‘The theory of economics does not furnish a body of settled conclusions immediately applicable in policy. It is a method rather than a doctrine, an apparatus of mind, a technique of thinking which helps its possessor to draw correct conclusions.’
—John Maynard Keynes1
In early 1998, day care centres around Haifa, in Israel, had a problem. It was a problem common to many of us who have looked after children for a living: late parents.2 After a long day being responsible for other people's children, by 4pm the teachers were ready to go home. And they weren't being paid for staying any longer. But invariably some parents would be late, and someone would have to stay behind and wait with the child. But one day some social scientists turned up (or rather, sent their research assistants) and made a suggestion: why not fine the parents for being late? It is a solution any economist would give.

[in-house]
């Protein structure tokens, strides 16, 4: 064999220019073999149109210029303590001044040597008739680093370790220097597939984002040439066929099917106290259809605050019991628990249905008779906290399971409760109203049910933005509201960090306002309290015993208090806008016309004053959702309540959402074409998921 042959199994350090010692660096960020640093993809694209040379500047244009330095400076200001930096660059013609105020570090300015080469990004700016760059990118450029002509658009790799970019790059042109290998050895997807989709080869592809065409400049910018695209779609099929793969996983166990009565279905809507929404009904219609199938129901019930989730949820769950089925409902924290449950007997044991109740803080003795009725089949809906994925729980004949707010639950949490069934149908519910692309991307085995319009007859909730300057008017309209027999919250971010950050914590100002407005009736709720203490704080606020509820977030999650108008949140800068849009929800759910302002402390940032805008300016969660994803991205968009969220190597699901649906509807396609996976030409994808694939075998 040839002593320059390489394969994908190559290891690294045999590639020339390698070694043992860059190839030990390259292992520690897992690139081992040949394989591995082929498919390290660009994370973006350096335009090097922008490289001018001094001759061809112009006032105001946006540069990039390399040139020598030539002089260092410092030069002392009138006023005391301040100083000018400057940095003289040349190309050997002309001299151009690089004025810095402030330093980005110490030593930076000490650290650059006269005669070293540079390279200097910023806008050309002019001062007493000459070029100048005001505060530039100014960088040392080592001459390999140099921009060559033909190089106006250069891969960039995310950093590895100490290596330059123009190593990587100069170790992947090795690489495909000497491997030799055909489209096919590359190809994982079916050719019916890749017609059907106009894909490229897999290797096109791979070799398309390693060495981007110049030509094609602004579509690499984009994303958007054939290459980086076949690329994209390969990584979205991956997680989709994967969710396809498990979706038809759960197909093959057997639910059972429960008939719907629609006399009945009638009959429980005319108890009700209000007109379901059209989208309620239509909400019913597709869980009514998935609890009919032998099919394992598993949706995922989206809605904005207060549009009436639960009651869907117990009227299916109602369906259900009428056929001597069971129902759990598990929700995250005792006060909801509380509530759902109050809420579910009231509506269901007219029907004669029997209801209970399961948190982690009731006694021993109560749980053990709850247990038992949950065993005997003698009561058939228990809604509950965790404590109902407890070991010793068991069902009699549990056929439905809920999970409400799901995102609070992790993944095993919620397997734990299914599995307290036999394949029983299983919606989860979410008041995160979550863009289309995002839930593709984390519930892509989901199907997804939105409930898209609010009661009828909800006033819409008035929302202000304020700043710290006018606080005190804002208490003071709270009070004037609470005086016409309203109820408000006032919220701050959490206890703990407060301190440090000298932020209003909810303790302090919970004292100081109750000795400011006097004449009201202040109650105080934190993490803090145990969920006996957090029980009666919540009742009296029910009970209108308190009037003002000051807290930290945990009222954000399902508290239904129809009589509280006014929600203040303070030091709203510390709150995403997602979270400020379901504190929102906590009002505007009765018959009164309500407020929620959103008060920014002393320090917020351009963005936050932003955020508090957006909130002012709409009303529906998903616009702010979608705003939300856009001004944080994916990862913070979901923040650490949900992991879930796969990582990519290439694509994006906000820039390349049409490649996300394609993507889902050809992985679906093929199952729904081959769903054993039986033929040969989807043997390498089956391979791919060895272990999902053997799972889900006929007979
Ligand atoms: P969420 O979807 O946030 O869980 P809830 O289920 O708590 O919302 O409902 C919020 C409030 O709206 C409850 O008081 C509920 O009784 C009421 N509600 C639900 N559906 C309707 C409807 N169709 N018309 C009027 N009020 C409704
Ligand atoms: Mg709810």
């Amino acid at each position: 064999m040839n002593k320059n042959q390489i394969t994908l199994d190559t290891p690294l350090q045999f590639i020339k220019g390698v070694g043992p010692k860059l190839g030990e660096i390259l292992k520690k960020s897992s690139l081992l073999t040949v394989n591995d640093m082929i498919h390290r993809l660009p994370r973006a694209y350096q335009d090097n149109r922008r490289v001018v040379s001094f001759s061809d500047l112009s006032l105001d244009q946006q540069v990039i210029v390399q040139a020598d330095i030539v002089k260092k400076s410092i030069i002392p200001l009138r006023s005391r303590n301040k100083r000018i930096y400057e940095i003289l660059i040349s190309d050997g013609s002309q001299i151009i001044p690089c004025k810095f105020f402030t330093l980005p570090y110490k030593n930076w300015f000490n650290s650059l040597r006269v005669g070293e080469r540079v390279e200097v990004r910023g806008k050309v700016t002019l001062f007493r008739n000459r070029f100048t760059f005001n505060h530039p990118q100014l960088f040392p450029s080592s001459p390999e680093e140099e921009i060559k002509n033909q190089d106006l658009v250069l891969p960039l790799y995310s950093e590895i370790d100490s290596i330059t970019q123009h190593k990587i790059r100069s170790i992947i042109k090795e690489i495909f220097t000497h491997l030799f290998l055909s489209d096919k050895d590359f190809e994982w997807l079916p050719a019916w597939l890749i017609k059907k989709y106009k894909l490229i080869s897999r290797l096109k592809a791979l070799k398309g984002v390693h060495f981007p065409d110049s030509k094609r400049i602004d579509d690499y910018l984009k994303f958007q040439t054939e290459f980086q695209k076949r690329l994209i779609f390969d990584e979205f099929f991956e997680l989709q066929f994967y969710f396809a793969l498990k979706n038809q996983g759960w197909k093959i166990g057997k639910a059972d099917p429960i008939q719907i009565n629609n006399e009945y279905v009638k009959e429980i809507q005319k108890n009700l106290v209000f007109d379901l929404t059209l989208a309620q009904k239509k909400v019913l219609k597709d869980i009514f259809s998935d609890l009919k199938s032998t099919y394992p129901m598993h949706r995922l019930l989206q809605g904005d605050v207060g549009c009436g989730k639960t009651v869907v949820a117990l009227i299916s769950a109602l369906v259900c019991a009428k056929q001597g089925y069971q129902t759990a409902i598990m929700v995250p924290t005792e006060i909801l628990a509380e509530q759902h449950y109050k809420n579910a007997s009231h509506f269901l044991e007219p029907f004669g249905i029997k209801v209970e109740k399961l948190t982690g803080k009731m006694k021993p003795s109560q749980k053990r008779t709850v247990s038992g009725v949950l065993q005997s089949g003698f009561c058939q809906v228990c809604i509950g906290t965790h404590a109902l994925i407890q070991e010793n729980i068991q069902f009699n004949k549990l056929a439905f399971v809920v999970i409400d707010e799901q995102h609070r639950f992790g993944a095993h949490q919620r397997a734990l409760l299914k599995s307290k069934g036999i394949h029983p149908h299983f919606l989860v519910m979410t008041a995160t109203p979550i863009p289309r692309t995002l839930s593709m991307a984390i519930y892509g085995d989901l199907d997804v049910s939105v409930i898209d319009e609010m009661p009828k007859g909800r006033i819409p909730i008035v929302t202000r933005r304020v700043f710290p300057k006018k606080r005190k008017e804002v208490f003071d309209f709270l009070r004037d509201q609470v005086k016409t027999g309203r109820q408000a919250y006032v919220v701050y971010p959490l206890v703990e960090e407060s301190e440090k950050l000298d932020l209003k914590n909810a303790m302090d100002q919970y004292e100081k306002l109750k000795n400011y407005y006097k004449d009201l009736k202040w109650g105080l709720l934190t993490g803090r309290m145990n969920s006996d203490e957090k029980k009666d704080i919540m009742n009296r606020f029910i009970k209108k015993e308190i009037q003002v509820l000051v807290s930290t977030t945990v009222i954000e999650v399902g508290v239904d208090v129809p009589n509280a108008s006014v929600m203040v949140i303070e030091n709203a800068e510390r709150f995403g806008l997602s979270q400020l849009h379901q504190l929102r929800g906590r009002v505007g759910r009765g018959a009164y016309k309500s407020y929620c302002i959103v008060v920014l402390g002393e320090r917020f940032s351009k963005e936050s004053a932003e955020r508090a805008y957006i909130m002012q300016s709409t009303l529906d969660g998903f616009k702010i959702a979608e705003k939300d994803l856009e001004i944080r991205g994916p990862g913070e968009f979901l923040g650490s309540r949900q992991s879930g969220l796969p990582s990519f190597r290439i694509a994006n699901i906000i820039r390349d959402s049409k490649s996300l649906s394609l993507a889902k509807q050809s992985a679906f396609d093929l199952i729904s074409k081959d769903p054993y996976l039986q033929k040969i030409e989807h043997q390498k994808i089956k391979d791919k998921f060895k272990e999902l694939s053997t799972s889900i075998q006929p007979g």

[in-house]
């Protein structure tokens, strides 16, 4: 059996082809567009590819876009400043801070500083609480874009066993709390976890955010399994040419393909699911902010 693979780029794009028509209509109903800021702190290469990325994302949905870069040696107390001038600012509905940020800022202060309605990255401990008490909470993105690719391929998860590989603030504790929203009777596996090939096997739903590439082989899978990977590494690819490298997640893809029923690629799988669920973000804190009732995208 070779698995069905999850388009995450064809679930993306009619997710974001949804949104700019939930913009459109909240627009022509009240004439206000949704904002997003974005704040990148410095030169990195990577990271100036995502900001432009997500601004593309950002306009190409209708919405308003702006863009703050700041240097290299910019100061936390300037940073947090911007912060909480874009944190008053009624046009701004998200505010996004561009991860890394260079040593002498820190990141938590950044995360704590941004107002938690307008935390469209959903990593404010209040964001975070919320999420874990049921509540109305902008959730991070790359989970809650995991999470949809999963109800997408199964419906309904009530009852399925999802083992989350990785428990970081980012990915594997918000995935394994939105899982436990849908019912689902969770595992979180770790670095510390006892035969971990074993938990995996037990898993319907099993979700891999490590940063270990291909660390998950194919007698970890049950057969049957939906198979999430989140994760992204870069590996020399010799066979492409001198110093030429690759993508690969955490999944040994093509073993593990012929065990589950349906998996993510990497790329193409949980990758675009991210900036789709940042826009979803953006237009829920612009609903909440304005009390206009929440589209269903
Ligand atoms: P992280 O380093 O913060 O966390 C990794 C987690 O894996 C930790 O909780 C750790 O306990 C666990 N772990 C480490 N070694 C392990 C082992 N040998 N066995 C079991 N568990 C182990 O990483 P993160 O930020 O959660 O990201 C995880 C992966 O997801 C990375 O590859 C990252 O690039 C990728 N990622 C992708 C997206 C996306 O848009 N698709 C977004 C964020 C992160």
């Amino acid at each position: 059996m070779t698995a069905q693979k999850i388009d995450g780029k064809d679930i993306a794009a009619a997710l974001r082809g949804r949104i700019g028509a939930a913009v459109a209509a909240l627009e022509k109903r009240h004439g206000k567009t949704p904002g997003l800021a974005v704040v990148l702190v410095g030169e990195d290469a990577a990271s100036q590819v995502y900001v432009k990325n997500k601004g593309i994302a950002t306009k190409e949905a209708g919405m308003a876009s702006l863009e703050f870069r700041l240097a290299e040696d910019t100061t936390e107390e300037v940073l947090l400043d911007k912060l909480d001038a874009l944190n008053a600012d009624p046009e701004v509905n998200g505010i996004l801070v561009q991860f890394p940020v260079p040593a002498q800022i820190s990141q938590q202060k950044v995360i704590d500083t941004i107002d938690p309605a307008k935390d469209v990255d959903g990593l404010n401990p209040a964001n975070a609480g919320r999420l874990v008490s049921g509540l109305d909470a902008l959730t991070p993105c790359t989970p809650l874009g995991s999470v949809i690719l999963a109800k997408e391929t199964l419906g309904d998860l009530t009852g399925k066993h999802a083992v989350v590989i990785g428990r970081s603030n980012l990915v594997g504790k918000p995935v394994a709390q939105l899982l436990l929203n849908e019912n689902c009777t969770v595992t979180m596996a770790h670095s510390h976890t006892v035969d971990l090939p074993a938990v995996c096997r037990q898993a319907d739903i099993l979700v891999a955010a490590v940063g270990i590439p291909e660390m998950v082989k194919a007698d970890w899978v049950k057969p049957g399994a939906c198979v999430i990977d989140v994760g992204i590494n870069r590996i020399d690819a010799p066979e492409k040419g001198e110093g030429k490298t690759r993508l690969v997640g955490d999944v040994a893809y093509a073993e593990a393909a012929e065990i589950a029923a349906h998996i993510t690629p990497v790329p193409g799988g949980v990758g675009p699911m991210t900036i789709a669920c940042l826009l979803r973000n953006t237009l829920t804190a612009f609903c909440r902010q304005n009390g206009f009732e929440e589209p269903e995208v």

Over the next few weeks things carried on as normal, as the researchers gathered data before making any changes. Then, they adopted a policy where any parent who was more than 10 minutes late would pay a $3 fine. But instead of reducing lateness, the number of late pickups more than doubled. The incentive backfired.
As an economist, I've heard this example a lot. It's often used to show economists that assuming people's behaviour can be manipulated with financial incentives is naïve and narrow minded. Indeed there is some truth to this. Just because originally there ...